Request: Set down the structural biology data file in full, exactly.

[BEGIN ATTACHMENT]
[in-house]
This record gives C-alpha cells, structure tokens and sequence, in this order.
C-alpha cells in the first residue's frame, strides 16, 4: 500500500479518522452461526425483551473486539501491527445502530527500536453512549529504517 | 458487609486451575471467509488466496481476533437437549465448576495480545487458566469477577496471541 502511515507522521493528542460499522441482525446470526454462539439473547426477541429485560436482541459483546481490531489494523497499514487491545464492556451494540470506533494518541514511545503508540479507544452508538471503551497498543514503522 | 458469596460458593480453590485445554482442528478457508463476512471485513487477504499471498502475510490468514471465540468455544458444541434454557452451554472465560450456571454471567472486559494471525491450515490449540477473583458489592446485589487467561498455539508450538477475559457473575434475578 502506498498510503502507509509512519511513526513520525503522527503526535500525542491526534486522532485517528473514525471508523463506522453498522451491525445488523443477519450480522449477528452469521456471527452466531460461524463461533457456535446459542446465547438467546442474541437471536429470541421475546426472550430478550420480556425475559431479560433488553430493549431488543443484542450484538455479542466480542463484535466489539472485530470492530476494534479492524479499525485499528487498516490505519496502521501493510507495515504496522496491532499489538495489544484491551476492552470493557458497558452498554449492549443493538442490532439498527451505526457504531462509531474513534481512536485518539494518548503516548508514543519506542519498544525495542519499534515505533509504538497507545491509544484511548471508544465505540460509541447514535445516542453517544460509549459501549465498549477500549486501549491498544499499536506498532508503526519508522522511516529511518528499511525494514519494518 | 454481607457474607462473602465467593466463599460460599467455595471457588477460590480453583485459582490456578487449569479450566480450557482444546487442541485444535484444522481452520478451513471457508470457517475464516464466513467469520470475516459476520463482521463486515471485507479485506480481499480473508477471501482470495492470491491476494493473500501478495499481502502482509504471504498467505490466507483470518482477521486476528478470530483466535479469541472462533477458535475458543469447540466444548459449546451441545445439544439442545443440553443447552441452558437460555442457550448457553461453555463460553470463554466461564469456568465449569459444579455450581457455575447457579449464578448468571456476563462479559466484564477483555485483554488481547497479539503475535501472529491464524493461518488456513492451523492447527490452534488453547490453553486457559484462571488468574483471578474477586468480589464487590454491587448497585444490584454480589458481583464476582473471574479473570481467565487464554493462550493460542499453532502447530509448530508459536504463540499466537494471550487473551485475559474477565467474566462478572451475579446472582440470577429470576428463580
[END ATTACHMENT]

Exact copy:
[in-house]
This record gives C-alpha cells, structure tokens and sequence, in this order.
C-alpha cells in the first residue's frame, strides 16, 4: 500500500479518522452461526425483551473486539501491527445502530527500536453512549529504517 | 458487609486451575471467509488466496481476533437437549465448576495480545487458566469477577496471541 502511515507522521493528542460499522441482525446470526454462539439473547426477541429485560436482541459483546481490531489494523497499514487491545464492556451494540470506533494518541514511545503508540479507544452508538471503551497498543514503522 | 458469596460458593480453590485445554482442528478457508463476512471485513487477504499471498502475510490468514471465540468455544458444541434454557452451554472465560450456571454471567472486559494471525491450515490449540477473583458489592446485589487467561498455539508450538477475559457473575434475578 502506498498510503502507509509512519511513526513520525503522527503526535500525542491526534486522532485517528473514525471508523463506522453498522451491525445488523443477519450480522449477528452469521456471527452466531460461524463461533457456535446459542446465547438467546442474541437471536429470541421475546426472550430478550420480556425475559431479560433488553430493549431488543443484542450484538455479542466480542463484535466489539472485530470492530476494534479492524479499525485499528487498516490505519496502521501493510507495515504496522496491532499489538495489544484491551476492552470493557458497558452498554449492549443493538442490532439498527451505526457504531462509531474513534481512536485518539494518548503516548508514543519506542519498544525495542519499534515505533509504538497507545491509544484511548471508544465505540460509541447514535445516542453517544460509549459501549465498549477500549486501549491498544499499536506498532508503526519508522522511516529511518528499511525494514519494518 | 454481607457474607462473602465467593466463599460460599467455595471457588477460590480453583485459582490456578487449569479450566480450557482444546487442541485444535484444522481452520478451513471457508470457517475464516464466513467469520470475516459476520463482521463486515471485507479485506480481499480473508477471501482470495492470491491476494493473500501478495499481502502482509504471504498467505490466507483470518482477521486476528478470530483466535479469541472462533477458535475458543469447540466444548459449546451441545445439544439442545443440553443447552441452558437460555442457550448457553461453555463460553470463554466461564469456568465449569459444579455450581457455575447457579449464578448468571456476563462479559466484564477483555485483554488481547497479539503475535501472529491464524493461518488456513492451523492447527490452534488453547490453553486457559484462571488468574483471578474477586468480589464487590454491587448497585444490584454480589458481583464476582473471574479473570481467565487464554493462550493460542499453532502447530509448530508459536504463540499466537494471550487473551485475559474477565467474566462478572451475579446472582440470577429470576428463580